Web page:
There’s a reason why a vasectomy offers such effective results in preventing pregnancy. When you have a vasectomy, your vas deferens get severed. This keeps sperm from getting released when you ejaculate. Without sperm, you can’t cause pregnancy.
That’s why a vasectomy is one of the most reliable forms of birth control available. It’s nearly 100% effective after approximately three months.
After you have a vasectomy, your testes continue making sperm. It can’t leave your testicles, however, so your body simply reabsorbs it.
While a vasectomy is a surgical procedure, it doesn’t have to be permanent. A vasectomy can sometimes get reversed if you change your mind about having children.
Our experienced team at Urology Associates of Southeastern North Carolina in Wilmington, North Carolina, offers numerous men’s health services, including vasectomies and vasectomy reversals. If you’ve changed your mind about kids, here’s how a vasectomy reversal could help.
Each year, over 500,000 men in the United States have a vasectomy. Of those who have had a vasectomy, an estimated 2-6% will later have reversal procedures. It’s important to note that we can reverse a vasectomy, but that doesn’t guarantee successful outcomes or pregnancy.
To maximize the chances of success, we use two different methods to reverse a vasectomy, depending on what we see when we begin your procedure.
The more common approach for reversing a vasectomy involves vasovasostomy. During this procedure, we reopen and reconnect your vas deferens. This process makes it possible for sperm to flow, mixing with semen once again to become ejaculate.
During a vasoepididymostomy, we connect your vas deferens to the epididymis. This small, coiled tube stores and carries sperm away from the testes.
We perform a vasovasostomy if we discover sperm in the closed portion of the vas deferens nearest your testicle. When sperm isn’t present, we bypass blockages in the area with a vasoepididymostomy.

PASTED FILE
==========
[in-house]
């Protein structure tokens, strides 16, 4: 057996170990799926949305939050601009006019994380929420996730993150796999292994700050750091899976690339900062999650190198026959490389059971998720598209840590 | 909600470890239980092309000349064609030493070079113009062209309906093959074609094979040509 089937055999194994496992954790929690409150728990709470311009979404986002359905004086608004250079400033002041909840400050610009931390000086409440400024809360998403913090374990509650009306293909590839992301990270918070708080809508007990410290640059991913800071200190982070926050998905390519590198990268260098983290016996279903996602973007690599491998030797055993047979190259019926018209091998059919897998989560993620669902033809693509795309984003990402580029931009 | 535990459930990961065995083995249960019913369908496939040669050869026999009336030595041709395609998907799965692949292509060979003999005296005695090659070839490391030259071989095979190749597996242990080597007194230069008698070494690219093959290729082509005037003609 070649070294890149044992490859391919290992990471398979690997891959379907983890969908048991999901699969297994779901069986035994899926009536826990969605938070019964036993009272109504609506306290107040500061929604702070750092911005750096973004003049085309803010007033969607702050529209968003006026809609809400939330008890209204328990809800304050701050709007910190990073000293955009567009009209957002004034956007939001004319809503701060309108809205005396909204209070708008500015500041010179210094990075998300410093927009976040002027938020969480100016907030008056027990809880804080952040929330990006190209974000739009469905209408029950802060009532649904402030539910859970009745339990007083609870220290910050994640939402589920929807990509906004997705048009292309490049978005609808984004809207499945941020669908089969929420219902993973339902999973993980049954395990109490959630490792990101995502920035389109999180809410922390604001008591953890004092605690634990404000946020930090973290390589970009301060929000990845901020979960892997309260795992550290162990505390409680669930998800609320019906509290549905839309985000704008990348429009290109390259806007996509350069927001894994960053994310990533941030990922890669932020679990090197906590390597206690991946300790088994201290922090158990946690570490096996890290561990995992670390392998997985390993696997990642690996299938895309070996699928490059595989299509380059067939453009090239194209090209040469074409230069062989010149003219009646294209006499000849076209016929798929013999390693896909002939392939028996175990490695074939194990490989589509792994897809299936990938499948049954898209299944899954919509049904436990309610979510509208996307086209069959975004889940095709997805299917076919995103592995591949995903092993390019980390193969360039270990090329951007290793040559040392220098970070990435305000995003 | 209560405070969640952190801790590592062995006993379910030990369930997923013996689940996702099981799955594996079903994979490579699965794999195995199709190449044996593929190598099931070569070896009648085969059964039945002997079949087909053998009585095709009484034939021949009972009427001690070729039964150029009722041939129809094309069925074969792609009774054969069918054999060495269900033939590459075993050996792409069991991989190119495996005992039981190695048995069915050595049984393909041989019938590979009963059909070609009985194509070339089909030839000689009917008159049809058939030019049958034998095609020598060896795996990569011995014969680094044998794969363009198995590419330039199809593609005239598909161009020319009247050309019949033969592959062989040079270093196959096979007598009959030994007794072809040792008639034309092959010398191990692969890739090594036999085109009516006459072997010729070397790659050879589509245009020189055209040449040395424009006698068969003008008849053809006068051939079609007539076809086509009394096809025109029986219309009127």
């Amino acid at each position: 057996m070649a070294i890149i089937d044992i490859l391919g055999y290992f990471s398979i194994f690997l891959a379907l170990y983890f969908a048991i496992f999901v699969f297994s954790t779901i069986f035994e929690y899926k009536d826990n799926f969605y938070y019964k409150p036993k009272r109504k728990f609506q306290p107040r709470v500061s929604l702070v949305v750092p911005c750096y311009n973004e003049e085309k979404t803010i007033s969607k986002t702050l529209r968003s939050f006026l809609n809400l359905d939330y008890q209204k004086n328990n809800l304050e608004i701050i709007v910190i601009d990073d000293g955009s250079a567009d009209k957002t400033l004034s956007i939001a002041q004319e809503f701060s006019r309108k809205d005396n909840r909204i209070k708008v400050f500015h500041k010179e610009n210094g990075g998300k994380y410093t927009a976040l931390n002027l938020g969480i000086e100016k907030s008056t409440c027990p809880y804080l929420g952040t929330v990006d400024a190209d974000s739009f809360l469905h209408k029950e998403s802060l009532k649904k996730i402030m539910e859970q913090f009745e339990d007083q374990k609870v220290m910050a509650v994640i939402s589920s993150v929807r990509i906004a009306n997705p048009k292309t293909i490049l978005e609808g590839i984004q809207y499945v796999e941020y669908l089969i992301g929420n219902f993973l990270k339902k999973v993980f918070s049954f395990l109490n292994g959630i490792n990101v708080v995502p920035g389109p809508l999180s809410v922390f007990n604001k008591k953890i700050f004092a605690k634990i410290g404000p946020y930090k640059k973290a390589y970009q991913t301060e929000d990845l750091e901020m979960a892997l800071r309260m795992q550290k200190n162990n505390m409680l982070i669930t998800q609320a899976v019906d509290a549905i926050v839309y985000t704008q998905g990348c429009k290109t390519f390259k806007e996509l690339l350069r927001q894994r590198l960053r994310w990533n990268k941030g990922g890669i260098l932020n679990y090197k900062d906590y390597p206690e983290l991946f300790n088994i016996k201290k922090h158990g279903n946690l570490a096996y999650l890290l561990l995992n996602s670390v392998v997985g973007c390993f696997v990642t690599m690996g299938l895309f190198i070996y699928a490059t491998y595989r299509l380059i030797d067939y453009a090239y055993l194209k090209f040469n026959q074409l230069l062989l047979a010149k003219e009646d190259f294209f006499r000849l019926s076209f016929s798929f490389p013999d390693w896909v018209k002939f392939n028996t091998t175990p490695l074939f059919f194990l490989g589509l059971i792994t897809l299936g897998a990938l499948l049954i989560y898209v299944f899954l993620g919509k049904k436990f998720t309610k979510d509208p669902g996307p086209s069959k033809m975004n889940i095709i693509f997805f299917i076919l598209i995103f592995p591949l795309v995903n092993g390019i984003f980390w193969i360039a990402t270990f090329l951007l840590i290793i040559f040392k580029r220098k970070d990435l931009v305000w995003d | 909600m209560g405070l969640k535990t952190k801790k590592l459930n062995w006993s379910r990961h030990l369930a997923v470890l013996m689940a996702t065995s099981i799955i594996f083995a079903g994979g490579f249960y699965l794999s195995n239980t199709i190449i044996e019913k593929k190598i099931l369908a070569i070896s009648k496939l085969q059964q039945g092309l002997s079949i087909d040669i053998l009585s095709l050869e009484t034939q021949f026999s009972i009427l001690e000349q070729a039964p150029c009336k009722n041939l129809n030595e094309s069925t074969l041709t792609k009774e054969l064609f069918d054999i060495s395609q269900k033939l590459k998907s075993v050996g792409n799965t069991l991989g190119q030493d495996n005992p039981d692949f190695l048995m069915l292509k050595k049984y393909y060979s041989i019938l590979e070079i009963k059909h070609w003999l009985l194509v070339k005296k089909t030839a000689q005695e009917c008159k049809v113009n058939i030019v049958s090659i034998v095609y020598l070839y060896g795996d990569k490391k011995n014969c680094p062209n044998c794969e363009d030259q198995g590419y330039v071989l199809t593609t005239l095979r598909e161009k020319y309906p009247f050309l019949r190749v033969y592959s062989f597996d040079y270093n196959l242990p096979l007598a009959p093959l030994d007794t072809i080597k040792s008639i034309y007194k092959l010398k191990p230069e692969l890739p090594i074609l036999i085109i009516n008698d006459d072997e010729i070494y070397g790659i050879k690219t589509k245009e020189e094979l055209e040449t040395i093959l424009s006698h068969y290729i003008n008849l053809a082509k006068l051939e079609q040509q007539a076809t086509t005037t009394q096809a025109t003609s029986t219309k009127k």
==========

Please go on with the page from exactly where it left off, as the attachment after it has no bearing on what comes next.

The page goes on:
Since most men have two testicles — which means two vas deferens — you could need a vasovasostomy on one and a vasoepididymostomy on the other.
If you’ve changed your mind about having kids after having a vasectomy, time might — or might not — be on your side. You can have a reversal procedure up to 20 years later, or even longer. However, your chances of success can decrease the longer you wait, especially after more than 10 years.
Other factors that impact your chances of conceiving children after your reversal include:
With so many variables in play, pregnancy rates with vasectomy reversals can range anywhere from 30-70%. However, the return of sperm (known as patency rate) can be up to 95%.
To see if you’re a good candidate for vasectomy reversal, we recommend scheduling an appointment. Our expert team can discuss your concerns, overall hopes, and outline a personalized approach to help you achieve the best outcomes.
If you’ve changed your mind about having kids, contact our office in Wilmington, North Carolina, by calling 910-421-2505 or scheduling online today.